All the readers who have been following this blog for the last couple of months will understand that naturalist intelligence or nature smart is the eighth and the last of the intelligences put forth by Howard Gardner, added a few years later to his list of original seven intelligences we have discussed this far – verbal/linguistic, mathematical/logical, spatial, musical, kinesthetic/body, interpersonal/people and intrapersonal. This means to have a keen understanding of the natural world around you, be it weather, plants or animals. It involves keen observations, ability to classify, knowing your way around etc.
This intelligence deals with observing, understanding and organizing patterns in our natural environment. A naturalist is a person who shows expertise in the recognition and classification of plants and animals. Be it a biologist or an ayurvedic doctor, a star gazer or a gardener, a farmer or a zoo keeper, all have highly developed environmental smartness.
It is naturalist intelligence which aided the early humans to survive and subsequently flourish on this planet. Being nature smart undoubtedly helped our hunter-gatherer ancestors to know which flora and fauna were edible and which were not, the basic survival skill. The same intelligence may have assisted them in noticing patterns and changes in their surroundings and environments so that they could survive and prosper. This intelligence, according to the psychologists, is placed in the parts of the brain responsible for recognizing patterns, for making subtle connections, and is specific to those areas of the brain responsible for acute sensory perceptions, as well as object discrimination and classification. Children, students or individuals who score high in this type of intelligence are in tune with nature and are often interested in nurturing, exploring the environment and learning about other species. They are said to be highly aware of even subtle changes to their environments.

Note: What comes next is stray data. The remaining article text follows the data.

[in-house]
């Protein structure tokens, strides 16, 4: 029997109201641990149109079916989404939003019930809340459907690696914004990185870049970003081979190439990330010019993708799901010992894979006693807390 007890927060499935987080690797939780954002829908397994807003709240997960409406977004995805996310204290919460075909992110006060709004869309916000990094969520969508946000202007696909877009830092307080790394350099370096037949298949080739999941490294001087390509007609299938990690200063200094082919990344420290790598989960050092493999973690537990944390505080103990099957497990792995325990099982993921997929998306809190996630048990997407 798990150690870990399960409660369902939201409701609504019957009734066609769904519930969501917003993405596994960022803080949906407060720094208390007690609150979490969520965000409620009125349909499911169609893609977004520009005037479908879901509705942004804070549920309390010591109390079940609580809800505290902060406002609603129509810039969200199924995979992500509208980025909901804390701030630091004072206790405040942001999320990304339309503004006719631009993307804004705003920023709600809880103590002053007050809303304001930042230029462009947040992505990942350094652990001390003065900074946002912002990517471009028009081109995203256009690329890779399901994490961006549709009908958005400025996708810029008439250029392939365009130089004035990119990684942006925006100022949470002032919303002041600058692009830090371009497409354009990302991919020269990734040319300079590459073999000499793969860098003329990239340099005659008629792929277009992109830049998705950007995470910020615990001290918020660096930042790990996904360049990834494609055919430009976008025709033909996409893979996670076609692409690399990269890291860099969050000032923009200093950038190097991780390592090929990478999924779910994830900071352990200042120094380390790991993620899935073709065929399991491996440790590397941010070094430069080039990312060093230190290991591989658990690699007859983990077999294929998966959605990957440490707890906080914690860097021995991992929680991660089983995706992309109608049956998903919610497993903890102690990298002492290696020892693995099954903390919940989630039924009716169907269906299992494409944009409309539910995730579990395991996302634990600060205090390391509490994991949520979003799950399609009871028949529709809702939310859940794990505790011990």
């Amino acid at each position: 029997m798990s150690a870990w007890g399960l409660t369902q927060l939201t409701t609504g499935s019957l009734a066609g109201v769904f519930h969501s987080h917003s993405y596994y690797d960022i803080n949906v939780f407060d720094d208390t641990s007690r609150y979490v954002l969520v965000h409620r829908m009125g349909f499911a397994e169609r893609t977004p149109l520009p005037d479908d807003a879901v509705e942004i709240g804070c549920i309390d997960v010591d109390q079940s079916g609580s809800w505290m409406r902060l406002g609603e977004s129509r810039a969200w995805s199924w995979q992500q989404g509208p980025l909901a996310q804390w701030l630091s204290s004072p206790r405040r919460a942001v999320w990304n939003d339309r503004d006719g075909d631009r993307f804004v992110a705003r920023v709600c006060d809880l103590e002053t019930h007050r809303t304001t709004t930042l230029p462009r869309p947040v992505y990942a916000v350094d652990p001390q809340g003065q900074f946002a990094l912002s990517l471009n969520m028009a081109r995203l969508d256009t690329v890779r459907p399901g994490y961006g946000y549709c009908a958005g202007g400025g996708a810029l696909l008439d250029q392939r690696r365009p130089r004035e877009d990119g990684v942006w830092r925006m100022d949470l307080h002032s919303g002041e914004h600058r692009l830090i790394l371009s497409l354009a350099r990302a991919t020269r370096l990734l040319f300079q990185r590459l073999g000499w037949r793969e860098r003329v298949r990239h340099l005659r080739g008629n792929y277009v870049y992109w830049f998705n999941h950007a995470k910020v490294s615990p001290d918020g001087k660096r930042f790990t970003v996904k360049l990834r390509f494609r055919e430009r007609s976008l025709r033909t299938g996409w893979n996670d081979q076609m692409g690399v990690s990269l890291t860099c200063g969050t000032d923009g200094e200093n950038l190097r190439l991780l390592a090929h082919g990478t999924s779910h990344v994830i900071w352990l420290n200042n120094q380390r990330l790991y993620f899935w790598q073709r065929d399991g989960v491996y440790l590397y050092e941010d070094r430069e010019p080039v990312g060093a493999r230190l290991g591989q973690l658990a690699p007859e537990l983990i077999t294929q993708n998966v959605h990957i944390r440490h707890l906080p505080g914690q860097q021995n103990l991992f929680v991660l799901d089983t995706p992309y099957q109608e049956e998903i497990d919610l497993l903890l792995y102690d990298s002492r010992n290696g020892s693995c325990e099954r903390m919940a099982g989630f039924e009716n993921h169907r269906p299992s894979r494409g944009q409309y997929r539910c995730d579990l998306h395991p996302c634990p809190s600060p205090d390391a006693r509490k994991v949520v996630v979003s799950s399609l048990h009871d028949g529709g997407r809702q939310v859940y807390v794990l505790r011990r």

Nature smart is the ability to have a precise and comprehensive sense of the world around us and our place or niche in our environment. While dancing, every time we emote or portray a situation, we call on our remembrance of how we have experienced it such as the gurgling flowing river, the gentle opening of a flower bud, the chirping of the birds, in order to recreate these scenes we are drawing from this intelligence. To convey how the first drop of monsoon feels on your face one needs to be aware of it. One has to feel sensitively the moods brought upon us by mother nature , be it in terms of its natural beauty or climate or by means of its wildlife.
In Sringara rasa, for example, so many analogies are made between the lover and his resemblance to the cool moonlight, his love like a gentle breeze flowing from the mountains, his separation harsher than the blazing sun, his radiance brighter than the blinding sunlight, his gaze like the sweet intoxication of liquor etc. For the nayika, similarities like her smile as sweet as honey, her lips as red as vermillion, her voice sweeter than the chirping of the birds, her body gently swaying like the walk of an elephant, the scent of her body like the scent of fresh flowers, her beautiful eyes shining with the elixir of youth….
All these emotions are effectively communicated to the audience by a dancer who is nature smart and has the ability to create these feelings which she has felt before and can reproduce with the same effect onstage to be able to enthrall her audience.